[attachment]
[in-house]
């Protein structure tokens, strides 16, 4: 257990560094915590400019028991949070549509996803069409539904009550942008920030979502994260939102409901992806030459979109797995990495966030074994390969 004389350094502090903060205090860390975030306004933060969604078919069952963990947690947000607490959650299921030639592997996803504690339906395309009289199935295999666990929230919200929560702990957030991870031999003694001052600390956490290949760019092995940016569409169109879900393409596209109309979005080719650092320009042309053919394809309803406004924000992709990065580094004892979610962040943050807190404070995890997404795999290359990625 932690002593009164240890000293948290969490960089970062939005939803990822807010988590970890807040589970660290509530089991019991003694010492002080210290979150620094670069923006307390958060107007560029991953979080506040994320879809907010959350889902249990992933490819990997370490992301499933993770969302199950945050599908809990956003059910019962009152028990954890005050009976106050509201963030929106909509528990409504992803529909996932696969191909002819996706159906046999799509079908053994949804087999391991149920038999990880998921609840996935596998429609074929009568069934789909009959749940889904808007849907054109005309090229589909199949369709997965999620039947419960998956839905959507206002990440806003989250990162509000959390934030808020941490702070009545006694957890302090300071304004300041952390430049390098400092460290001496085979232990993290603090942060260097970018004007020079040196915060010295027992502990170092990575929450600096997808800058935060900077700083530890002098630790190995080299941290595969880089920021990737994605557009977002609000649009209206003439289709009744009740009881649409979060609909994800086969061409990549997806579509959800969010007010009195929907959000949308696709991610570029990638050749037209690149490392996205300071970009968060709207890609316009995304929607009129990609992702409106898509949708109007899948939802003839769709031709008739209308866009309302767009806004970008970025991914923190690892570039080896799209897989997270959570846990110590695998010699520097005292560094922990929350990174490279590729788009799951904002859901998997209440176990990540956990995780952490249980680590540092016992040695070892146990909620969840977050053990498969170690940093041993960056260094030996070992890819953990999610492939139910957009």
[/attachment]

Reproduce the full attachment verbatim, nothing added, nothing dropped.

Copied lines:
[in-house]
């Protein structure tokens, strides 16, 4: 257990560094915590400019028991949070549509996803069409539904009550942008920030979502994260939102409901992806030459979109797995990495966030074994390969 004389350094502090903060205090860390975030306004933060969604078919069952963990947690947000607490959650299921030639592997996803504690339906395309009289199935295999666990929230919200929560702990957030991870031999003694001052600390956490290949760019092995940016569409169109879900393409596209109309979005080719650092320009042309053919394809309803406004924000992709990065580094004892979610962040943050807190404070995890997404795999290359990625 932690002593009164240890000293948290969490960089970062939005939803990822807010988590970890807040589970660290509530089991019991003694010492002080210290979150620094670069923006307390958060107007560029991953979080506040994320879809907010959350889902249990992933490819990997370490992301499933993770969302199950945050599908809990956003059910019962009152028990954890005050009976106050509201963030929106909509528990409504992803529909996932696969191909002819996706159906046999799509079908053994949804087999391991149920038999990880998921609840996935596998429609074929009568069934789909009959749940889904808007849907054109005309090229589909199949369709997965999620039947419960998956839905959507206002990440806003989250990162509000959390934030808020941490702070009545006694957890302090300071304004300041952390430049390098400092460290001496085979232990993290603090942060260097970018004007020079040196915060010295027992502990170092990575929450600096997808800058935060900077700083530890002098630790190995080299941290595969880089920021990737994605557009977002609000649009209206003439289709009744009740009881649409979060609909994800086969061409990549997806579509959800969010007010009195929907959000949308696709991610570029990638050749037209690149490392996205300071970009968060709207890609316009995304929607009129990609992702409106898509949708109007899948939802003839769709031709008739209308866009309302767009806004970008970025991914923190690892570039080896799209897989997270959570846990110590695998010699520097005292560094922990929350990174490279590729788009799951904002859901998997209440176990990540956990995780952490249980680590540092016992040695070892146990909620969840977050053990498969170690940093041993960056260094030996070992890819953990999610492939139910957009």